One other area you didn’t mention was alumni support, not the folks who post here and the other blogs, but the majority of Temple alums in the area. Owl Club membership is pathetic for an alumni base the size of Temple. Increase that substantially and you add to the budget, most likely get a bump in season ticket sales and get a large voice to direct towards the BOT

      • It’s a chicken-or-egg situation with regards to alumni support. You get 34,005 into the stadium against a team you are a 16.5-point favorite against and you’ve got to close out the deal to keep them. The belief system with our alumni and our football program is just not there. Coming off a loss a MAC team in a bowl game, losing to a 16.5 underdog collapsed that House of Cards. Now, it’s a long road back to credibility.

    • I don’t think the BOT sees a ROI on football. When Temple hired Hardin, he had Navy consistently in the top 25 and had them as high as No. 2. Times have changed. Temple never will have the funds to hire a guy good enough to have been head coach at the No. 2 team in the country. It settles for assistant coaches.

  2. Just think what Hardin could have done with the facilities our current coaches have.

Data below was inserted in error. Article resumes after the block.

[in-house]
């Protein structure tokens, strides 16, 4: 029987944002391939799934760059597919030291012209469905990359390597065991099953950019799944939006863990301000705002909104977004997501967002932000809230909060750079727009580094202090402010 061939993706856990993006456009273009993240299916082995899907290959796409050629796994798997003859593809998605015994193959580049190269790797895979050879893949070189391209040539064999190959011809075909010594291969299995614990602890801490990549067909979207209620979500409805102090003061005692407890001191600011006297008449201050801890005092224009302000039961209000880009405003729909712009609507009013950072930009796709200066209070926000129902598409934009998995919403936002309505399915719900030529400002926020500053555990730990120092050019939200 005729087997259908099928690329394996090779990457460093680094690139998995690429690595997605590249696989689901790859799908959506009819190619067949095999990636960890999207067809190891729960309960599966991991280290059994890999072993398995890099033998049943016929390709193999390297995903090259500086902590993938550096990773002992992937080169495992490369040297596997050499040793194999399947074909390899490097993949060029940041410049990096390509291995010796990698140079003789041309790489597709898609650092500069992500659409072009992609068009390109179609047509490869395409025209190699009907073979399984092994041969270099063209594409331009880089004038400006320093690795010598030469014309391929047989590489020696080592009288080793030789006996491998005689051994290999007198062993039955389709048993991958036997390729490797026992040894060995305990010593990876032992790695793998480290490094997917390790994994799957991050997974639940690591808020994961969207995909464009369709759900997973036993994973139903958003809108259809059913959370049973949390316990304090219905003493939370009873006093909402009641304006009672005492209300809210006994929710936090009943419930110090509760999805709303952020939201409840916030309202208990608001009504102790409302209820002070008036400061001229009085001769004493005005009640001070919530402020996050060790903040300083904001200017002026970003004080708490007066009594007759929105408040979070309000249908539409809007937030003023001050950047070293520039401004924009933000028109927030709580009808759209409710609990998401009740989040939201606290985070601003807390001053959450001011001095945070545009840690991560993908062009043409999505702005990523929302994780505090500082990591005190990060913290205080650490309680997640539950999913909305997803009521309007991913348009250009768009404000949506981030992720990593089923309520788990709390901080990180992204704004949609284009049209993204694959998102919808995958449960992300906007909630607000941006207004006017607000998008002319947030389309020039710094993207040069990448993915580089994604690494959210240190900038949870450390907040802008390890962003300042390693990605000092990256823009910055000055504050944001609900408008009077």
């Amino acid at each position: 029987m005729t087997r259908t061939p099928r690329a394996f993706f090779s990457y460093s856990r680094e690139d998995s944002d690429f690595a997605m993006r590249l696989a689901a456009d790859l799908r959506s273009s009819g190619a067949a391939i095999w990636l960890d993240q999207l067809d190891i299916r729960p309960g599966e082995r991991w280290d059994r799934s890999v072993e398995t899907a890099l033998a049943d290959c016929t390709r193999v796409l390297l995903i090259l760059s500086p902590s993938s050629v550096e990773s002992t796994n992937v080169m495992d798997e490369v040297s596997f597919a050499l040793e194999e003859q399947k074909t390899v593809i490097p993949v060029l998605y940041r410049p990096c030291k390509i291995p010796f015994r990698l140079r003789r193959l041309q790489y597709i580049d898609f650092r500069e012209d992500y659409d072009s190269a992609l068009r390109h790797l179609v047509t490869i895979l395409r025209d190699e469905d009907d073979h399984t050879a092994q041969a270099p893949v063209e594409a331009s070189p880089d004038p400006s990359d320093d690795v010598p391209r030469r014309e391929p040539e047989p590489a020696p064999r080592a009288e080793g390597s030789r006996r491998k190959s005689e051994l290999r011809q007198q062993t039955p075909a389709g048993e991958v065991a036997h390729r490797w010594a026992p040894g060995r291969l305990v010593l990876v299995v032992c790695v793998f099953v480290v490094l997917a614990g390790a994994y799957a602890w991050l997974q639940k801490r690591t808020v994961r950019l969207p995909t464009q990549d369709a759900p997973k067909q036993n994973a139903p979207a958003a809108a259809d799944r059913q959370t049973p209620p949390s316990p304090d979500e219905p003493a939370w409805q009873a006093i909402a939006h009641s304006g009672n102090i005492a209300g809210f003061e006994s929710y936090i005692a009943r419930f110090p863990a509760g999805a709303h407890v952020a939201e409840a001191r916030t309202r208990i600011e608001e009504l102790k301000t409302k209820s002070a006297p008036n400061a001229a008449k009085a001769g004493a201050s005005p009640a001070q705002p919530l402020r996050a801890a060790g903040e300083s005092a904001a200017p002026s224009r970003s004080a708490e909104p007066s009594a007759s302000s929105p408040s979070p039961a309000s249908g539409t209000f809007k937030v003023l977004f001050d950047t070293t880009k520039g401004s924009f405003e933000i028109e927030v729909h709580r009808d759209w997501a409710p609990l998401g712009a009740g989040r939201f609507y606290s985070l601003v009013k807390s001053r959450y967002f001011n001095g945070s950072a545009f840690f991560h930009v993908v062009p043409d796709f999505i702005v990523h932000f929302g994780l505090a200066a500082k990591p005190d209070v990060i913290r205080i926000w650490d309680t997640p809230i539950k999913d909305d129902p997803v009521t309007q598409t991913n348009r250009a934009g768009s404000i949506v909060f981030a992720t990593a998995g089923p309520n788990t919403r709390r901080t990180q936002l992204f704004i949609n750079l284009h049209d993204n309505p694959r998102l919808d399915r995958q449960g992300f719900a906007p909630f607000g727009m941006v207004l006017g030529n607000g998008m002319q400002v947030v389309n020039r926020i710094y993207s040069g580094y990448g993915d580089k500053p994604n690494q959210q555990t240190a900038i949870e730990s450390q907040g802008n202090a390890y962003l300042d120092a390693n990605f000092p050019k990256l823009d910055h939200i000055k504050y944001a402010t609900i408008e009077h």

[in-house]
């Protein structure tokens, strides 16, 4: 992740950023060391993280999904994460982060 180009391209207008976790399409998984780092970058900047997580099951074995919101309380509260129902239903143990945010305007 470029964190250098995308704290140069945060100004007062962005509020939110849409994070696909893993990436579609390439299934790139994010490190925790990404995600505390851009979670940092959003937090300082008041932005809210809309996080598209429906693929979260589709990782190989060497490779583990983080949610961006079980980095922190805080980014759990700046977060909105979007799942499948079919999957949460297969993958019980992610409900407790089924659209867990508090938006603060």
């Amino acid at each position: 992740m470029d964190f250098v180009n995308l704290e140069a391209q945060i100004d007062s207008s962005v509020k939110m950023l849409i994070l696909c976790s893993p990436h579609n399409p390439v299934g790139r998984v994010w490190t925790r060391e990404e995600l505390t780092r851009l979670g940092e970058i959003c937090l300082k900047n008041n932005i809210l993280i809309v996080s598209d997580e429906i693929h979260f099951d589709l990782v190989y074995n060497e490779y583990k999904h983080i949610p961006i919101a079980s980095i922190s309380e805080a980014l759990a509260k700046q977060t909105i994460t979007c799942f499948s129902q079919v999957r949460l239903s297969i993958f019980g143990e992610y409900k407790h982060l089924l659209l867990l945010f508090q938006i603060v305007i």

• Hardin’s weight room was in the basement of McGonigle Hall next to the bowling alley. Geasey Field was often taken over by lax and field hockey games, so football practice had to be moved over the graveyard on the rock-strewn field across the street. The big difference between then and now is Hardin’s genius and his all-star staff of Vince Hoch, Dick Bedesem, Al Wilson, Frank Massino, Pops Cleghorn, etc. The current guys cannot hold a candle to those guys. They squeezed every last ounce of ability out of the kids they had. In their day, would have made the play calls necessary to win the Memphis game. Our play-calling from the time the score went to 10-0 to the time the game was tied at 20-20 can only be described as horrific. I thought Satterfield was bad. That was ridiculous. Only having 3 non-losing seasons in 13 years at Temple qualifies Hardin for Sainthood, not just the College Football Hall of Fame (which he is in).

      • who makes the first commitment, the alumni or the BOT? who takes the giant leap of faith? Our BOT is pathetic and should be removed if they can’t figure out how to get a stadium built on campus..,

        They have failed and continue to fail us…., BC, Rutgers, Maryland, Louisville, WVU, etc all were our peers. The BOT sat on their hands and watched the college football world pass us by., should alumni support incompetence?

        History is repeating itself…, Houston and Cincy are now on the edge of passing us by.., how long should this bullshit go on? If the BOT could ever figure out how to lead the alumni support will follow..,

        I retracted all of my pledges and will not give the university another dime absent of an articulated vision for Temple Athletics..,, throwing good money after bad is stupid.., what is one of the common definitions of insanity?